Iasked Jacksonites to reflect on the local news stories of 2020 that had the greatest impact on them personally.
Susan Marsh, author and 30-year veteran of the U.S. Forest Service, wrote about Bear 399 and her four cubs wandering through the valley: “What really had an impact on me in addition to the bears themselves was how many people in the valley were hypervigilant about keeping them safe when they wandered out of the park. Instead of the usual eco-porn about grizzly bears with teeth bared, we had a mother and her four children being looked after so they can continue to live like bears. It was amazing to me.
“The other thing I can think of was the crowded conditions in the backcountry this past summer and fall, not just at the usual Grand Teton/Cache Creek busy spots. ... I helped with the Wedding Tree clean-up sponsored by Bridger-Teton National Foret and Friends of the Bridger-Teton. The nonprofit raised funds for camping ambassadors, signage and more that helped it be less of a mess in a lot of popular camping places.”
Rob Wallace, assistant secretary for fish and wildlife and parks at the U.S. Department of the Interior, wrote about two things. The first was reading about the opening of Grand Teton and Yellowstone national parks this spring and seeing it unfold with the safety of visitors, employees and the community as a top priority. The second was following Bear 399 and her cubs on their walkabout this fall and the sense of relief once they made it back safely to Grand Teton.
This came from Teton County Commissioner Luther Propst: “I am a paddler and angler, and I also prefer drinking water that is not contaminated, so the local story in 2020 with the greatest personal impact is the growing public realization that we have a serious water quality problem in our valley — or, more accurately, several connected problems involving septic tanks, wastewater treatment, compliance with public health standards for drinking water, keeping our rivers clean enough for swimming and protecting our drinking water aquifer. Thanks to Mike Koshmrl, Emily Mieure, Billy Arnold and others for excellent reporting on this complicated story.”
Kathy Clay, battalion chief and fire marshal, wrote: “The recent discovery of chronic wasting disease in the elk herd has made me quite sad. We knew it was coming, and now it is here. My husband and I take such great joy in getting on our mules and riding around this beautiful land in search of the elusive wapiti. Last year we learned how to harvest the lymph nodes so we could ensure we had a healthy elk. ... We are privileged to fill our freezer with lean, organic meat. We have never taken this incredible experience for granted. There is every reason to believe CWD will have a significant effect on our local elk herds. With the moose population in decline I quit putting in for a moose tag. And now with CWD in our elk herds, the days of riding into the morning darkness atop a trusty mule looking and listening and hoping for a good shot at a fat elk may be coming to an end.”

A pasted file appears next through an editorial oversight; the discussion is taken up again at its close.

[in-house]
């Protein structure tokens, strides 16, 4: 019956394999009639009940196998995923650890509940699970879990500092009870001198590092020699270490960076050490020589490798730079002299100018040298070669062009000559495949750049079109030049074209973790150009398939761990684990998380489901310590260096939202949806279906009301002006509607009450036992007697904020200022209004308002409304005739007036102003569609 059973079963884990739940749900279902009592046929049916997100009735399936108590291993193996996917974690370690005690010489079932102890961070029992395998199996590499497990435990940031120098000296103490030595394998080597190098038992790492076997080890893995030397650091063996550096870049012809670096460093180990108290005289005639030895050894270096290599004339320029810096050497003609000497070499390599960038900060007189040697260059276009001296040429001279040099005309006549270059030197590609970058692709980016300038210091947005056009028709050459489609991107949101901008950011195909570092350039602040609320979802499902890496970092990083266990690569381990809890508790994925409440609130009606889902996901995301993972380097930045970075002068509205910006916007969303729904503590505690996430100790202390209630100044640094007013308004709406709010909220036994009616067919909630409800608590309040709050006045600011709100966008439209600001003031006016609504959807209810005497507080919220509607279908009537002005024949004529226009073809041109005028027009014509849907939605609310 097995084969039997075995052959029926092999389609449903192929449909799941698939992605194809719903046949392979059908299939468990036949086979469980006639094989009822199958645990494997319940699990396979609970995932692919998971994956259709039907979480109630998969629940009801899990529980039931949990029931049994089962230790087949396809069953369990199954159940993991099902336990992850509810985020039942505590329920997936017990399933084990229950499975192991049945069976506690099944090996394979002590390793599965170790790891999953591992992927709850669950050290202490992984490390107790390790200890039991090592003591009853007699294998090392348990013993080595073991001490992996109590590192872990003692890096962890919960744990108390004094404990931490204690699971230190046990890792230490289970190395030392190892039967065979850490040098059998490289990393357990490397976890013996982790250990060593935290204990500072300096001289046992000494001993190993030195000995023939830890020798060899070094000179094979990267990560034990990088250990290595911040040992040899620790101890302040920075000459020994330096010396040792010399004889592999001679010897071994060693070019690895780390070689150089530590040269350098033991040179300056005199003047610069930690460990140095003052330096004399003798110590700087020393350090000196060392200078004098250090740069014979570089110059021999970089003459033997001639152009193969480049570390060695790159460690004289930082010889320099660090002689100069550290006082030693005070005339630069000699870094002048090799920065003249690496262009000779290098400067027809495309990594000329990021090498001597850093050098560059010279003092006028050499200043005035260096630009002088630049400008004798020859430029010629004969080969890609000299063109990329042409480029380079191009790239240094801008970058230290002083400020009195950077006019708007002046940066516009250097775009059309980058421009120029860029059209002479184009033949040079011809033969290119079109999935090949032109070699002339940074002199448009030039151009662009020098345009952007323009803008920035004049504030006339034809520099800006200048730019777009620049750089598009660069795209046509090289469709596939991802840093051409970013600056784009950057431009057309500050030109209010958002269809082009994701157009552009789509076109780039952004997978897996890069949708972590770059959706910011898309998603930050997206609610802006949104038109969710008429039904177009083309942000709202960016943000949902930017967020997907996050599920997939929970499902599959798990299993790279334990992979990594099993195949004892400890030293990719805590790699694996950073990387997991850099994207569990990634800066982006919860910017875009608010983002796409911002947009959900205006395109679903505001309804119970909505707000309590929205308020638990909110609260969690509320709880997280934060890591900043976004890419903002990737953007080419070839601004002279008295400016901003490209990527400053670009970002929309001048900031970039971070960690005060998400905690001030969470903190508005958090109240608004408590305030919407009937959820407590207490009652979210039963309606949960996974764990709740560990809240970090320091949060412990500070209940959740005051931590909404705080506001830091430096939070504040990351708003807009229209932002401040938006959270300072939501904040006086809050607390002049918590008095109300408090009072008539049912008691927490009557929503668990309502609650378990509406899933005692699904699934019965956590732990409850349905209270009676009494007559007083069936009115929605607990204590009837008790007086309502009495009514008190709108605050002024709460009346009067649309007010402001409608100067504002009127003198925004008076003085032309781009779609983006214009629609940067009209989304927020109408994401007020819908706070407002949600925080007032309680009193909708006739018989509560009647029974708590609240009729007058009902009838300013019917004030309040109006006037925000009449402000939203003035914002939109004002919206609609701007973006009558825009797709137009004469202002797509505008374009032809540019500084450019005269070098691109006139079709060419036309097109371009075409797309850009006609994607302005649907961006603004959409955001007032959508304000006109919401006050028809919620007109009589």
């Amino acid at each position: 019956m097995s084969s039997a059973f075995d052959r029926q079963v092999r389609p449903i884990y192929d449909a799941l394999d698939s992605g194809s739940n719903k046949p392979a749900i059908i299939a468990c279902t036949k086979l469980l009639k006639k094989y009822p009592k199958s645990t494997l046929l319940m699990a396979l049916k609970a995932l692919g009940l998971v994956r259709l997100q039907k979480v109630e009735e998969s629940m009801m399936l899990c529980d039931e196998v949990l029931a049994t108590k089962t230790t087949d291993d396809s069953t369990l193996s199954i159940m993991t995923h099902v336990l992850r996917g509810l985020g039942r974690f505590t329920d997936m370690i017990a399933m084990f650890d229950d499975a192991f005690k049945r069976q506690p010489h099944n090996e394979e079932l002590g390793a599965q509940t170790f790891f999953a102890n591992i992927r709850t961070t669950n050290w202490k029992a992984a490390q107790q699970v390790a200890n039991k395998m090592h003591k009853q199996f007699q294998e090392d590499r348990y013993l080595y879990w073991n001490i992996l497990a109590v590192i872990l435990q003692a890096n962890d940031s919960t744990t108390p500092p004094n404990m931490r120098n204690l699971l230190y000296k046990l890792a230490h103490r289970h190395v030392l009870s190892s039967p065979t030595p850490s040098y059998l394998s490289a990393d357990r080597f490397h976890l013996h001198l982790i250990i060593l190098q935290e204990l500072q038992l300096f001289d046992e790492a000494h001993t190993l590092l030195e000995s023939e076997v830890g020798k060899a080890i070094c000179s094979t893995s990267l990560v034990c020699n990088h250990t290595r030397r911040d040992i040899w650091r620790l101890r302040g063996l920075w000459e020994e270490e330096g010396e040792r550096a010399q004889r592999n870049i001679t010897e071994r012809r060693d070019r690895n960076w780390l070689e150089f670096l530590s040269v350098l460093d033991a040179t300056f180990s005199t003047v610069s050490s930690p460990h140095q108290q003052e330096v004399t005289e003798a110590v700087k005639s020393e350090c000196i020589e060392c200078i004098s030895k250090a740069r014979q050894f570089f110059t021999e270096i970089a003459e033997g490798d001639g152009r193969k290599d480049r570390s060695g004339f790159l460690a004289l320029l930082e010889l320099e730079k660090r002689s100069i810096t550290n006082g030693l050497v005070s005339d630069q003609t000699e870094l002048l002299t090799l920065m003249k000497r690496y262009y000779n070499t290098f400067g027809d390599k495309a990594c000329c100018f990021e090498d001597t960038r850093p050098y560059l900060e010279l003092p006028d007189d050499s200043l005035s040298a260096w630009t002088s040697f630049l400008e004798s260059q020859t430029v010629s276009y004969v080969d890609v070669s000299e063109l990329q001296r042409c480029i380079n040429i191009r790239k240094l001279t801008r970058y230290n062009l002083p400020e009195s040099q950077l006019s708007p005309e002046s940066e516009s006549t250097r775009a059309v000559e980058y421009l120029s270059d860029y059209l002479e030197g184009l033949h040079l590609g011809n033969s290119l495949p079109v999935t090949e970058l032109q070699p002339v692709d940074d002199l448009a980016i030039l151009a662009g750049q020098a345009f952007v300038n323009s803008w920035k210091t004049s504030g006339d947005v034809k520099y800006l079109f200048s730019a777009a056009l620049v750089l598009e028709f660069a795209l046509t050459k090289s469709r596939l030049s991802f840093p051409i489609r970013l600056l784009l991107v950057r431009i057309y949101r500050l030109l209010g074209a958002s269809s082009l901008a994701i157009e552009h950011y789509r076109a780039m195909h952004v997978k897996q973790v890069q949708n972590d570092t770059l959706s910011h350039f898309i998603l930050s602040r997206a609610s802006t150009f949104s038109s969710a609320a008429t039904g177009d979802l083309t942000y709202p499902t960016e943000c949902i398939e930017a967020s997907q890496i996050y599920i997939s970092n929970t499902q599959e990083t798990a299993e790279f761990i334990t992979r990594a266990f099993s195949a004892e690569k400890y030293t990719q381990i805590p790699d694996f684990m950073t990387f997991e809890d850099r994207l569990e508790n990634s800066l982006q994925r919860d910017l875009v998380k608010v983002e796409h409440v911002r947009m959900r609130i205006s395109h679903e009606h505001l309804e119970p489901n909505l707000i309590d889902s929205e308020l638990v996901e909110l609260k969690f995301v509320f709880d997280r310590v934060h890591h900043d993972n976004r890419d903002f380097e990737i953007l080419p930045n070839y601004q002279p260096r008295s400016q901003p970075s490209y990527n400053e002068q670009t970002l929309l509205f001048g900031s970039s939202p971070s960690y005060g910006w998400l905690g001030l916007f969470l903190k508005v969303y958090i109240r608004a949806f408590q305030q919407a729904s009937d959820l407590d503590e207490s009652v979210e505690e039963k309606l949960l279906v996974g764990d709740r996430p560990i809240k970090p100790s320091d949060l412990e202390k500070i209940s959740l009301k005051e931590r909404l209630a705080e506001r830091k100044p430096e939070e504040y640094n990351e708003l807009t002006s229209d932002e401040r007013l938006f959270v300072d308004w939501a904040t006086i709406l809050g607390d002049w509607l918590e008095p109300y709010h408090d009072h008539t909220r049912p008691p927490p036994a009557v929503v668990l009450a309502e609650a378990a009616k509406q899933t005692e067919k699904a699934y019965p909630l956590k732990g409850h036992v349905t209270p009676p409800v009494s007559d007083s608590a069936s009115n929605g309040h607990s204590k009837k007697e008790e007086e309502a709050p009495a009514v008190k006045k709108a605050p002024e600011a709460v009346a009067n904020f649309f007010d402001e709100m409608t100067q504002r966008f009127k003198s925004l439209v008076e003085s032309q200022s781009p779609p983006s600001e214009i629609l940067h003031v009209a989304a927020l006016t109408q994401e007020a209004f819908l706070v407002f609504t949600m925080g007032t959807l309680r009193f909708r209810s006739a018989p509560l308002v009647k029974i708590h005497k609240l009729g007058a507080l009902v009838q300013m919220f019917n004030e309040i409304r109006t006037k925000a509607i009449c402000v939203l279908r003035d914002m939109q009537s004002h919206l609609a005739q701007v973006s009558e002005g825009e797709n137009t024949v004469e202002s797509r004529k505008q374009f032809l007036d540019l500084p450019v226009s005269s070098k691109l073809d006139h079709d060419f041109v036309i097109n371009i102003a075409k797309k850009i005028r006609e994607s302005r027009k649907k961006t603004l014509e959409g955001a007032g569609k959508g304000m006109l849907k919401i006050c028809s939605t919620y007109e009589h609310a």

Dimmie Zeigler, a home care aide at the Senior Center offered this: “The sad and unwelcome news of the latest director leaving the library and the turmoil over the removal of a library board member was a great blow to me personally. Our ‘team’ worked so hard, for eight years of my tenure as a library manager, to ensure that the library was the best for our community it could possibly be. We felt certain we had the library poised for future growth in all areas of its operations and continued excellent services. Apparently, this was not the case. The recent instability of the library leadership, as reported in the news, and the reduction of staff across the board makes me feel like much has been lost from the days when I worked there. (I left for family reasons in 2014.) This downward trend must be reversed in order for our library to return to offering great programs, collection and services to the community.”
Judy Hammerschlag, who holds a doctorate in education and is now retired, wrote: “Local news that has impacted me: a book review on ‘Billionaire Wilderness.’ It highlights what is reported locally, that we are the richest county in the richest country in the world. Yes, we do have a new set of demographics: billionaires who can feel like normal people here by wearing flannel shirts, jeans and cowboy boots and go hiking and enjoy the outdoors. Who are these ‘normal’ people billionaires are trying to emulate? Billionaires who are referred to as ‘non-labor professionals’ in the book and for whom ‘philanthropy is a leisure activity’ are not representative of any ‘normal’ people I know. We live in a town where there is social segregation, and that bothers me.”
And Joe Burke, commander of American Legion Post 43, wrote about the completion of the veterans’ monument on Town Square. “This respectfully accomplished effort will continue to honor our Teton County veterans for decades to come. It was a team effort of the Jackson Hole American Legion Post 43 and a generous community.”